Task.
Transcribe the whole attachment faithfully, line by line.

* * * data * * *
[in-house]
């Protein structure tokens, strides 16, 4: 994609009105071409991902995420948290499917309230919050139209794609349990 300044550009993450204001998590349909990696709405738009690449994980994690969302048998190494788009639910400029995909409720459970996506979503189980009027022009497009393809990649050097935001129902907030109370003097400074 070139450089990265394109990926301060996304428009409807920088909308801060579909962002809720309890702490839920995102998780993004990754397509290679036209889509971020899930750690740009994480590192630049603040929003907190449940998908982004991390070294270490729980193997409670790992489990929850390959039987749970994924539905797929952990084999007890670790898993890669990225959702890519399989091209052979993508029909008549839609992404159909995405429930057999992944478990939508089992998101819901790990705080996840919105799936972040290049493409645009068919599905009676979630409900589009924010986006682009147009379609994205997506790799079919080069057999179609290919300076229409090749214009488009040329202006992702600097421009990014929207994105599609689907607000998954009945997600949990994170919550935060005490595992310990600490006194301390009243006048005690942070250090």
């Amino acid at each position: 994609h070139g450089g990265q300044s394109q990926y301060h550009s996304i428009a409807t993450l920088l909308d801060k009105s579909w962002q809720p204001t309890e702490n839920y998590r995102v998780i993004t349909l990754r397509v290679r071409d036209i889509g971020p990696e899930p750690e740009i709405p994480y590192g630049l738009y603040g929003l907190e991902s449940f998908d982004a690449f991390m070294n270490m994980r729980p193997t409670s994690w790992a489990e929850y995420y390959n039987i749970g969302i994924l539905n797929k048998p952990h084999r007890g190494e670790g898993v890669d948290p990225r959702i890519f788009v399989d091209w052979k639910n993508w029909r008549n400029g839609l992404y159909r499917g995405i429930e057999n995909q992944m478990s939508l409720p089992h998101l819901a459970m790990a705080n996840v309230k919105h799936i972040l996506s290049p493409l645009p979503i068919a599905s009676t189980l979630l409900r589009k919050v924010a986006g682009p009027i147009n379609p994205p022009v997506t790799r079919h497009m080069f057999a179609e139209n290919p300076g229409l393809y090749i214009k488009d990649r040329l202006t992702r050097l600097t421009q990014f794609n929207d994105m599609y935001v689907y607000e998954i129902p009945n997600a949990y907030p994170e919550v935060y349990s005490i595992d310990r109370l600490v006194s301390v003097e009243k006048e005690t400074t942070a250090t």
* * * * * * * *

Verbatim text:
[in-house]
């Protein structure tokens, strides 16, 4: 994609009105071409991902995420948290499917309230919050139209794609349990 300044550009993450204001998590349909990696709405738009690449994980994690969302048998190494788009639910400029995909409720459970996506979503189980009027022009497009393809990649050097935001129902907030109370003097400074 070139450089990265394109990926301060996304428009409807920088909308801060579909962002809720309890702490839920995102998780993004990754397509290679036209889509971020899930750690740009994480590192630049603040929003907190449940998908982004991390070294270490729980193997409670790992489990929850390959039987749970994924539905797929952990084999007890670790898993890669990225959702890519399989091209052979993508029909008549839609992404159909995405429930057999992944478990939508089992998101819901790990705080996840919105799936972040290049493409645009068919599905009676979630409900589009924010986006682009147009379609994205997506790799079919080069057999179609290919300076229409090749214009488009040329202006992702600097421009990014929207994105599609689907607000998954009945997600949990994170919550935060005490595992310990600490006194301390009243006048005690942070250090």
């Amino acid at each position: 994609h070139g450089g990265q300044s394109q990926y301060h550009s996304i428009a409807t993450l920088l909308d801060k009105s579909w962002q809720p204001t309890e702490n839920y998590r995102v998780i993004t349909l990754r397509v290679r071409d036209i889509g971020p990696e899930p750690e740009i709405p994480y590192g630049l738009y603040g929003l907190e991902s449940f998908d982004a690449f991390m070294n270490m994980r729980p193997t409670s994690w790992a489990e929850y995420y390959n039987i749970g969302i994924l539905n797929k048998p952990h084999r007890g190494e670790g898993v890669d948290p990225r959702i890519f788009v399989d091209w052979k639910n993508w029909r008549n400029g839609l992404y159909r499917g995405i429930e057999n995909q992944m478990s939508l409720p089992h998101l819901a459970m790990a705080n996840v309230k919105h799936i972040l996506s290049p493409l645009p979503i068919a599905s009676t189980l979630l409900r589009k919050v924010a986006g682009p009027i147009n379609p994205p022009v997506t790799r079919h497009m080069f057999a179609e139209n290919p300076g229409l393809y090749i214009k488009d990649r040329l202006t992702r050097l600097t421009q990014f794609n929207d994105m599609y935001v689907y607000e998954i129902p009945n997600a949990y907030p994170e919550v935060y349990s005490i595992d310990r109370l600490v006194s301390v003097e009243k006048e005690t400074t942070a250090t």